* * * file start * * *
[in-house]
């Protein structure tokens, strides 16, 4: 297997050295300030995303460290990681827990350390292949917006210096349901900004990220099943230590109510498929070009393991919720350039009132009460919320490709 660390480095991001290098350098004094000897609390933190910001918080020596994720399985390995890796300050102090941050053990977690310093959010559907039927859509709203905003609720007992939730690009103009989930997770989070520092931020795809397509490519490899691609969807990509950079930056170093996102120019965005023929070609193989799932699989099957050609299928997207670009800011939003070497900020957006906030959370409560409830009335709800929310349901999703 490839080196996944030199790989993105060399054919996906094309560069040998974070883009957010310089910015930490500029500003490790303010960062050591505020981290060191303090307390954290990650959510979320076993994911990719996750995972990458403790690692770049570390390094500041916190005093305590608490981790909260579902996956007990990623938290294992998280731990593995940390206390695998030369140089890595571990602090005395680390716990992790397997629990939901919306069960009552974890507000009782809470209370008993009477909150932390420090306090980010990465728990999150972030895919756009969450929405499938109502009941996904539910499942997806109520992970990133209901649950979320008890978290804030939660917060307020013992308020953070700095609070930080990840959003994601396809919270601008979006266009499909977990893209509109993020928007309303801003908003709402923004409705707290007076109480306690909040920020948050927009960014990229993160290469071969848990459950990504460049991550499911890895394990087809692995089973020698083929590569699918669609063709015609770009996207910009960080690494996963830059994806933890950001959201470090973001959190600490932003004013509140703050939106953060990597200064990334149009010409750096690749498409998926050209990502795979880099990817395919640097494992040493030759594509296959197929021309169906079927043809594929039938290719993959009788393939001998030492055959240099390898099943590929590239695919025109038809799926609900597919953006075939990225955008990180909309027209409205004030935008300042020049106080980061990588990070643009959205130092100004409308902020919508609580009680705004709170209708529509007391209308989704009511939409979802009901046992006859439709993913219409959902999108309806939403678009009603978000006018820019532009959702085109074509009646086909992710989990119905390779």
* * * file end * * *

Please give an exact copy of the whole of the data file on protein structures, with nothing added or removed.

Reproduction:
[in-house]
């Protein structure tokens, strides 16, 4: 297997050295300030995303460290990681827990350390292949917006210096349901900004990220099943230590109510498929070009393991919720350039009132009460919320490709 660390480095991001290098350098004094000897609390933190910001918080020596994720399985390995890796300050102090941050053990977690310093959010559907039927859509709203905003609720007992939730690009103009989930997770989070520092931020795809397509490519490899691609969807990509950079930056170093996102120019965005023929070609193989799932699989099957050609299928997207670009800011939003070497900020957006906030959370409560409830009335709800929310349901999703 490839080196996944030199790989993105060399054919996906094309560069040998974070883009957010310089910015930490500029500003490790303010960062050591505020981290060191303090307390954290990650959510979320076993994911990719996750995972990458403790690692770049570390390094500041916190005093305590608490981790909260579902996956007990990623938290294992998280731990593995940390206390695998030369140089890595571990602090005395680390716990992790397997629990939901919306069960009552974890507000009782809470209370008993009477909150932390420090306090980010990465728990999150972030895919756009969450929405499938109502009941996904539910499942997806109520992970990133209901649950979320008890978290804030939660917060307020013992308020953070700095609070930080990840959003994601396809919270601008979006266009499909977990893209509109993020928007309303801003908003709402923004409705707290007076109480306690909040920020948050927009960014990229993160290469071969848990459950990504460049991550499911890895394990087809692995089973020698083929590569699918669609063709015609770009996207910009960080690494996963830059994806933890950001959201470090973001959190600490932003004013509140703050939106953060990597200064990334149009010409750096690749498409998926050209990502795979880099990817395919640097494992040493030759594509296959197929021309169906079927043809594929039938290719993959009788393939001998030492055959240099390898099943590929590239695919025109038809799926609900597919953006075939990225955008990180909309027209409205004030935008300042020049106080980061990588990070643009959205130092100004409308902020919508609580009680705004709170209708529509007391209308989704009511939409979802009901046992006859439709993913219409959902999108309806939403678009009603978000006018820019532009959702085109074509009646086909992710989990119905390779």